donatas abraitis

Meltdown - Intel’s consumer loan for performance

Looks like everyone is involved in this bazaar. Cloud providers should clap hands to increase profit by 30%, Intel, in turn, will sell more chips, increased GDP, etc.

Personally, I don’t think it’s a bug and Intel’s fault. I think it’s even good that it appeared now. Maybe developers will start thinking about performance again? Or there won’t be any excuses to not use newest kernel releases, finally(?).

I wrote a post about 5-level page tables more than half a year ago and I see that we are going that way forward. It’s really a good time to think about increasing PAGE_SIZE or use huge pages to avoid the vast amount of page faults which are expensive, what we see in Google results (performance penalty 5-35%).

Why is it expensive?

Kernel’s memory is mapped into every running process’s address space - that’s why it’s fast. The most expensive player for performance is TLB which is responsible to keep TLB entries in the cache as long as possible to minimize page faults.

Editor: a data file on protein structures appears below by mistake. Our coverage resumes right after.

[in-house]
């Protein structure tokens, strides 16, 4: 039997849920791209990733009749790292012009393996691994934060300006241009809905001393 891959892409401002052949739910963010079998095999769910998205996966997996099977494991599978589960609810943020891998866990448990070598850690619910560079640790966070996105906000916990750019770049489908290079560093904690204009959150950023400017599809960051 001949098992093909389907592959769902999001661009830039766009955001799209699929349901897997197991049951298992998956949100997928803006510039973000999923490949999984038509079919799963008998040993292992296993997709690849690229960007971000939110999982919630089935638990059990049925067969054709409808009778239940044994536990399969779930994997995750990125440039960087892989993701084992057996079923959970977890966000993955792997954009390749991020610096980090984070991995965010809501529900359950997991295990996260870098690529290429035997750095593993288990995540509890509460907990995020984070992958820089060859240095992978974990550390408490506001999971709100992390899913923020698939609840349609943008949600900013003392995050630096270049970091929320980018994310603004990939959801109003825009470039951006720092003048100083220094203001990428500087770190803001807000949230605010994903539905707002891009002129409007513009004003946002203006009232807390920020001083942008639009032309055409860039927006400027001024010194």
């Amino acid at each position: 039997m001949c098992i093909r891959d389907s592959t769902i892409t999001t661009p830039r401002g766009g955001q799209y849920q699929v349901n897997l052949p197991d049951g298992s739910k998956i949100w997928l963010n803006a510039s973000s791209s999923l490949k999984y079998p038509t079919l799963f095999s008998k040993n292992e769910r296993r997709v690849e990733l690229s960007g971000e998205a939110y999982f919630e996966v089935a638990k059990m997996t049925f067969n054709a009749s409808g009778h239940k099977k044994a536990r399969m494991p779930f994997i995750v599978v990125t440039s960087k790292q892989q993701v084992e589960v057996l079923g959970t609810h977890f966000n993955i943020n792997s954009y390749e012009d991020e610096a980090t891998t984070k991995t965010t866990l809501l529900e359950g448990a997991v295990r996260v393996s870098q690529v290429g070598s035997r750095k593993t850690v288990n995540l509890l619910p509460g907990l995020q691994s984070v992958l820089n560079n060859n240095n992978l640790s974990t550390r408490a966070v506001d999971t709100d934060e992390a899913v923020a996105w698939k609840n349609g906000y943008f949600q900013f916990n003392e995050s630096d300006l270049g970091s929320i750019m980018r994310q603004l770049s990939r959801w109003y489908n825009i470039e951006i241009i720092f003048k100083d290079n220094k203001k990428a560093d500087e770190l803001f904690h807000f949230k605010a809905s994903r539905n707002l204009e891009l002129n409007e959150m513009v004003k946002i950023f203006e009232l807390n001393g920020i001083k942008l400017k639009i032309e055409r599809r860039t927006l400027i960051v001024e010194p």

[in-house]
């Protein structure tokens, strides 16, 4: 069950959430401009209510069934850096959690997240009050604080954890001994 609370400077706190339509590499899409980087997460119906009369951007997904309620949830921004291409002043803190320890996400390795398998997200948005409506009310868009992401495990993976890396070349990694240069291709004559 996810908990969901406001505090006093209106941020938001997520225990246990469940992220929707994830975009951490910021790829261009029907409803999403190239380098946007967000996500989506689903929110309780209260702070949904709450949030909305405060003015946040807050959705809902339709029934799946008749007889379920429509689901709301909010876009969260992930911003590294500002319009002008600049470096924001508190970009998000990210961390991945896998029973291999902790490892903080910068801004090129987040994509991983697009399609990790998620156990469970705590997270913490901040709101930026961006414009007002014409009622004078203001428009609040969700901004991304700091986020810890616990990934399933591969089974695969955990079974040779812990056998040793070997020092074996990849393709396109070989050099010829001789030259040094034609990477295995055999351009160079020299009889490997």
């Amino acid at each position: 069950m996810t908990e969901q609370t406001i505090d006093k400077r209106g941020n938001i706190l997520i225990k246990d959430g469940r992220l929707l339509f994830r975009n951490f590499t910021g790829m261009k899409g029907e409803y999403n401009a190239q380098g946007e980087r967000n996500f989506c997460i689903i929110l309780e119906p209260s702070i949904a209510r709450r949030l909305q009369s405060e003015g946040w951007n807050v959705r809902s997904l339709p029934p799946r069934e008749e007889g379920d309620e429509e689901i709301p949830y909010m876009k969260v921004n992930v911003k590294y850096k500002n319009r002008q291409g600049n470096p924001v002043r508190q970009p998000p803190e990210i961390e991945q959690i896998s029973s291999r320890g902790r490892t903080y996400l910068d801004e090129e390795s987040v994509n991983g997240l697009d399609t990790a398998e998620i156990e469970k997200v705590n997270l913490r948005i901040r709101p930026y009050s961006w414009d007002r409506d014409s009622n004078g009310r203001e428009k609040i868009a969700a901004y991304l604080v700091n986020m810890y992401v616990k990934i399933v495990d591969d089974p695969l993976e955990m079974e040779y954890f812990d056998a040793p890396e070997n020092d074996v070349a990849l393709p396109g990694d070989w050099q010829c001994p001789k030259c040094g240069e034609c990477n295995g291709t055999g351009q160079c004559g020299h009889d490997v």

With KAISER (or KPTI- kernel page table isolation) we have two page-tables separated for kernel and user-spaces. The latter one is just a shadow copy with restricted memory access.

Hence, it means that every context-switch between kernel-user-kernel or process-process will flush TLB entries and there we go.

Something like context-based TLB flushes would help for process-process switches, but for kernel-user-kernel to the rescue comes PCID (process context id).


If we are talking nowadays about how bad is speculation, what’re your thoughts about speculative next-interrupt prediction?

I think it’s more or less the same for performance’s side - especially for networking. Imagine you operate latency bound network and instead of polling or busy polling, you speculate next-interrupt. After predicting the next possible interrupt you can allocate structures, for instance, _skb_s in advance or do something more sophisticated.